_{c}*v*(

*t*) approaches to zero [

*v*(

*t*) < 10

^{−8}at

*T*= 5 mK, as shown in Fig. 4(a)]. Then

*n*(

*t*) is fully dominated by the evolution of the initial photon number in the cavity, i.e. the first term |

*u*(

*t*)|

^{2}

*n*(

*t*

_{0}) in Eq. (19).

*η*< 0.7),

*n*(

*t*) approaches gradually and monotonically to

*n̄*(

*ω*,

_{c}*T*). However, in the strong coupling regime (

*η*> 1.0),

*n*(

*t*) quickly reaches to

*n̄*(

*ω*,

_{c}*T*) and then oscillates around

*n̄*(

*ω*,

_{c}*T*) due to the dissipationless oscillation of

*u*(

*t*). In fact, the dissipationless oscillation of

*u*(

*t*) in strong coupling regime indicates that the cavity field can produce subsequent pulses with a small number of photons in the low temperature region. From Fig. 5(a), we can see that the cavity can generate indeed single photon pulses at

*T*= 5 mK when the coupling rate

*η*=

*ξ*/

*ξ*

_{0}= 2, namely the coupling between the cavity and the waveguide is twice of the coupling between the adjacent resonators in the waveguide, which is experimentally feasible. Fig. 5(c) and 5(d) also plot the photon current in the waveguide, which shows the corresponding oscillation associated with the amplitude oscillation of the cavity field. Physically this result indicates that the photons tunnel between the cavity and the waveguide repeatedly without loss of the coherence in the strong coupling regime. Experimentally, one can directly measure the photon current flowing over the waveguide to demonstrate these properties. These properties may provide new applications for the microcavity in photonic crystals.

*ω*lies outside the band of the waveguide, the cavity dynamics effectively decouples from the waveguide. However, when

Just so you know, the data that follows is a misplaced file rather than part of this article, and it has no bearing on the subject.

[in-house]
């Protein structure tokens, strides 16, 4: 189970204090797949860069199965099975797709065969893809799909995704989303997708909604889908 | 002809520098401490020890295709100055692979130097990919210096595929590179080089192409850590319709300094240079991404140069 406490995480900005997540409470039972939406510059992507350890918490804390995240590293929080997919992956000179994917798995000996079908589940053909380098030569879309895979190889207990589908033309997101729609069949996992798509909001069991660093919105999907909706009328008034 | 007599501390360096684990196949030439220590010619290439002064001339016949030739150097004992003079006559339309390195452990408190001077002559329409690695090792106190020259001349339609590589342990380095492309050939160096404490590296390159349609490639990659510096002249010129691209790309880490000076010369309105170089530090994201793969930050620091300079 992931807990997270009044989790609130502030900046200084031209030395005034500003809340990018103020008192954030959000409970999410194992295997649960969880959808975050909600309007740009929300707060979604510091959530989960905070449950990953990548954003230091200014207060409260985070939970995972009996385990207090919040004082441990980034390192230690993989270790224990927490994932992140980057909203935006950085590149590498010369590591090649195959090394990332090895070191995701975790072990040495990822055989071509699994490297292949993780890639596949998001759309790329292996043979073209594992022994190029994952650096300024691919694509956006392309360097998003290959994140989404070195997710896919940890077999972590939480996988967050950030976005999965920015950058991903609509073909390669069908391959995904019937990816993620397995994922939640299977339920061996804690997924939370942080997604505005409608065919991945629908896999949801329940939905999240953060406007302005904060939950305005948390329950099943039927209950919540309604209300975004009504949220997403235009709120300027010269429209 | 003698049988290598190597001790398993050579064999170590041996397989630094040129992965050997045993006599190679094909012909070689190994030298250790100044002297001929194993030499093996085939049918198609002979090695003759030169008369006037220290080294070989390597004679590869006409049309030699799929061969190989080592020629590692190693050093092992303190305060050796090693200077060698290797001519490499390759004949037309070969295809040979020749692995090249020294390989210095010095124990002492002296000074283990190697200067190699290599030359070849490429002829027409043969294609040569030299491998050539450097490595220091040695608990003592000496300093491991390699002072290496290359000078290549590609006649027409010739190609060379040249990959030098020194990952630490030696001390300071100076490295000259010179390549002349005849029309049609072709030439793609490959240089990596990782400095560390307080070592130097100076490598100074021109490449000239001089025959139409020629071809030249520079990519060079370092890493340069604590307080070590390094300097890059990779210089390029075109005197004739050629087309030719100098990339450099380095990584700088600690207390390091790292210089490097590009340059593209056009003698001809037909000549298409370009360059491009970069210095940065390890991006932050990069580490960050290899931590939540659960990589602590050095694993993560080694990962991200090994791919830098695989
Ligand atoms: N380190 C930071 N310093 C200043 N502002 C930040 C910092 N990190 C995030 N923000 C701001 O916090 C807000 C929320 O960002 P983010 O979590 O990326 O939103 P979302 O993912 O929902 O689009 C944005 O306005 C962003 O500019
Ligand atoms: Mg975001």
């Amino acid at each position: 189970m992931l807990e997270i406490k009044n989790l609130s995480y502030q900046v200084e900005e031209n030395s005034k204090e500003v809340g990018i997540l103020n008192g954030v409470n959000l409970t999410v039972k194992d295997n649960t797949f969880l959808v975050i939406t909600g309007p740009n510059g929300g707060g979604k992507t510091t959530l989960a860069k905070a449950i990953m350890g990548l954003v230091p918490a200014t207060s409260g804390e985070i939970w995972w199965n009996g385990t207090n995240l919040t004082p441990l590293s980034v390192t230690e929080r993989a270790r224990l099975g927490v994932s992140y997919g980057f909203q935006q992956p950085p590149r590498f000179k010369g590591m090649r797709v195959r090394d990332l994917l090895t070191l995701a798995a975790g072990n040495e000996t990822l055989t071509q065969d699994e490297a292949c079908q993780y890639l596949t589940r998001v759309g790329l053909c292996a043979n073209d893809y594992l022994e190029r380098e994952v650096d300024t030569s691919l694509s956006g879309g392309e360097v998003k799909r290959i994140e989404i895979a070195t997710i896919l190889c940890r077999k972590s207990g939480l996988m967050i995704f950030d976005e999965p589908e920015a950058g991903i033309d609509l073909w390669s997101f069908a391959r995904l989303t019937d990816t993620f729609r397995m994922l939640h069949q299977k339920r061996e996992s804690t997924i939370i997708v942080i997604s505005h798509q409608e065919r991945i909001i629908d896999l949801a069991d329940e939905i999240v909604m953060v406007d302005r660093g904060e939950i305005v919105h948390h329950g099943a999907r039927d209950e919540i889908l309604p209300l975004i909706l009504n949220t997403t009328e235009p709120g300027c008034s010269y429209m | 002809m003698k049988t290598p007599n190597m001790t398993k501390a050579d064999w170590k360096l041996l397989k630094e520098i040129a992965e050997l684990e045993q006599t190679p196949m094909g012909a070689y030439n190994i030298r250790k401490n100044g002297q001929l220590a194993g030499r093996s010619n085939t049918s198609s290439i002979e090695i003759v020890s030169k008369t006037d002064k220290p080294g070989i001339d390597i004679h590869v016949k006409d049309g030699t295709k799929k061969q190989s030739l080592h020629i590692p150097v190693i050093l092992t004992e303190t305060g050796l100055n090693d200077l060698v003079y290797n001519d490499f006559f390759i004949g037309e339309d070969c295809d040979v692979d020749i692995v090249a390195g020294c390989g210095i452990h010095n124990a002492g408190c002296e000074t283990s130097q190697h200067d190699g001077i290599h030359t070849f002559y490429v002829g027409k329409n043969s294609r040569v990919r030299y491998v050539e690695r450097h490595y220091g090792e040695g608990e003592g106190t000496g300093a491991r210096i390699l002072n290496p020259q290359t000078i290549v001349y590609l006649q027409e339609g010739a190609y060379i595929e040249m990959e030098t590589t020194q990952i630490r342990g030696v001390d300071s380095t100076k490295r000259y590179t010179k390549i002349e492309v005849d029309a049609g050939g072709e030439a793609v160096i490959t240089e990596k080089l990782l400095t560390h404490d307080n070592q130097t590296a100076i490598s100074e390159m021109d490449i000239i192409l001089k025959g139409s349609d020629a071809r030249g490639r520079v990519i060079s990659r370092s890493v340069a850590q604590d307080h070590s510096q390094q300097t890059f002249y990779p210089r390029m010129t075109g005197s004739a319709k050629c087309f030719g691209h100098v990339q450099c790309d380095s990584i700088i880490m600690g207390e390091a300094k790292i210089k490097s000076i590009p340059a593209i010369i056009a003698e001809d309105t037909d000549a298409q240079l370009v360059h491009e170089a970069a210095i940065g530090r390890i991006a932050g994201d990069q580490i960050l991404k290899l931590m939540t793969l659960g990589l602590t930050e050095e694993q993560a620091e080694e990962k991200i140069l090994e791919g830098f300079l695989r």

*ω*locates inside the band of the waveguide, the non-Markovian memory effect can qualitatively change the dissipation as well as the noise dynamics of the cavity field. In particular, the coupling between the microcavity and the waveguide can be used to manipulate well the dissipation behavior of the cavity dynamics. Meanwhile, in the very low temperature limit, one can also control efficiently the cavity coherence as well as the photon number. Otherwise, the thermal fluctuation may induce non-negligible noise effect.

## 4. Conclusion

**64**, 2418 (1990). [CrossRef] [PubMed]

**50**, 1764 (1994). [CrossRef] [PubMed]

**41**, 353 (1994). [CrossRef]

**74**, 063826 (2006). [CrossRef]

## Acknowledgements

## References and links

1. | Y. Akahane, T. Asano, B. S. Song, and S. Noda, “High-Q photonic nanocavity in a two-dimensional photonic crystal,” Nature |

2. | A. R. Md Zain, N. P. Johnson, M. Sorel, and R. M. De La Rue, “Ultra high quality factor one dimensional photonic crystal/photonic wire micro-cavities in silicon-on-insulator (SOI),” Opt. Express , |

3. | S. Noda, M. Fujita, and T. Asano, “Spontaneous-emission control by photonic crystals and nanocavities,” Nat. Photon. |

4. | P. Yao and S. Hughes, “Controlled cavity QED and single-photon emission using a photonic-crystal waveguide cavity system,” Phys. Rev. B |

5. | M. Nomura, N. Kumagai, S. Iwamoto, Y. Ota, and Y. Arakawa, “Laser oscillation in a strongly coupled single-quantum-dot V nanocavity system,” Nat. Phys. |

6. | F. Bordas, C. Seassal, E. Dupuy, P. Regreny, M. Gendry, P. Viktorovich, M. J. Steel, and A. Rahmani, “Room temperature low-threshold InAs/InP quantum dot single mode photonic crystal microlasers at 1.5 gm using cavity-confined slow light,” Opt. Express |

7. | M. Loncar and A. Scherer, “Photonic crystal laser sources for chemical detection,” Appl. Phys. Lett. |

8. | M. Skorobogatiy and A. V. Kabashin, “Photon crystal waveguide-based surface plasmon resonance biosensor,” Appl. Phys. Lett. |

9. | S. Mandal, X. Serey, and D. Erickson, “Nanomanipulation using silicon photonic crystal resonators,” Nano Lett. |

10. | T. Baba, “Slow light in photonic crystals,” Nat. Photon. |

11. | M. Notomi, K. Yamada, A. Shinya, J. Takahashi, C. Takahashi, and I. Yokohama, “Extremely large group-velocity dispersion of line-defect waveguides in photonic crystal slabs,” Phys. Rev. Lett. |